However, we still needed to get a real routine going for school.  Much of the past year has been up to SC with regard to what she wanted and when she wanted, which isn't real life.  Eventually there will come a point where it may not be best for her to be homeschooled, either because I cannot keep up with her (like in math or science), or because the services offered by the district we happen to be living in at the time can do as good a job at teaching her on her level.  We are aware of at least two local districts that have full-time gifted programs, and while we don't live in one of them currently, moving isn't out of the realm of possibilities for our future.

So, when we returned from our European vacation, SC and I sat down and talked about school.  We talked about the things that had to be in our daily schedule (math, language arts, handwriting practice, spelling), we talked about the additional things she would like to do (Spanish, history, art, breaks), and we worked together to plan out a schedule that worked for both of us.  

The first few days were a bit tough to really get into the schedule, but now I am excited for the next stage of school, over the summer.  I am also really excited that we will be done with the private kindergarten, because it is opening up our schedule so that we are not having to cram things in.  We are looking at potential extra-curricular activities for the fall, like a Broadway class that teaches acting, dancing and singing, and maybe a class at the local zoo.  So many of the local museums and places that offer after-school activities now offer classes during the day for homeschoolers, which means we don't have to be out late into the evening trying to get things done.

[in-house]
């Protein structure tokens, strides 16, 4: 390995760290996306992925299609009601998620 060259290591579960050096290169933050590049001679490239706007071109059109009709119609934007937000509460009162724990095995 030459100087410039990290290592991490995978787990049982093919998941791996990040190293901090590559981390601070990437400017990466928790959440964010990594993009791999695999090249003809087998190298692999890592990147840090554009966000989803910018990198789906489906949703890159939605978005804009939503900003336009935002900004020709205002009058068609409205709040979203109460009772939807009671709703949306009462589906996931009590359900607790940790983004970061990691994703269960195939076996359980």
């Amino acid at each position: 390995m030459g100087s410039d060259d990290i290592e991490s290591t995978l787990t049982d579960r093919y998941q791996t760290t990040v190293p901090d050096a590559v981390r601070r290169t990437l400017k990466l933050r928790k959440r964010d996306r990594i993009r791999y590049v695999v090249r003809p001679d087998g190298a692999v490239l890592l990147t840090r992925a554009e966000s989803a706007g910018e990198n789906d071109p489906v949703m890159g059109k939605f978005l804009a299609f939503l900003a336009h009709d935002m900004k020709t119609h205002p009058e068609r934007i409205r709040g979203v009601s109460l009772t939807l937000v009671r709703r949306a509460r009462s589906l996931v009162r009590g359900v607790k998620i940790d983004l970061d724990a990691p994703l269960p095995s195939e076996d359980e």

Finally, for the time being I have decided that instead of calling this year "kindergarten" and next "first grade," which is the way the US public schools do things, I will just call this "Year 1," and the next "Year 2," and so on.  The work that SC has been doing, even the work she has been doing at the private kinder class, is at least on the first grade level, so to call it "kindergarten" is a fairly large misnomer.  For organizational purposes, it just makes more sense to call this "Year 1," and I will be changing the labeling on the blog.

I hope to get back to writing blog posts at least weekly, because I love to write and I have missed it.  I am not going to work to write posts just for weekly "link-up parties," though I may join if the content fits.  Also, I want to continue writing the What 2 Read Wednesday posts, because I enjoy writing book reviews.  I want to get back to this blog being a refuge for me, rather than the chore it had become, and hopefully others may be able to take something from it as well.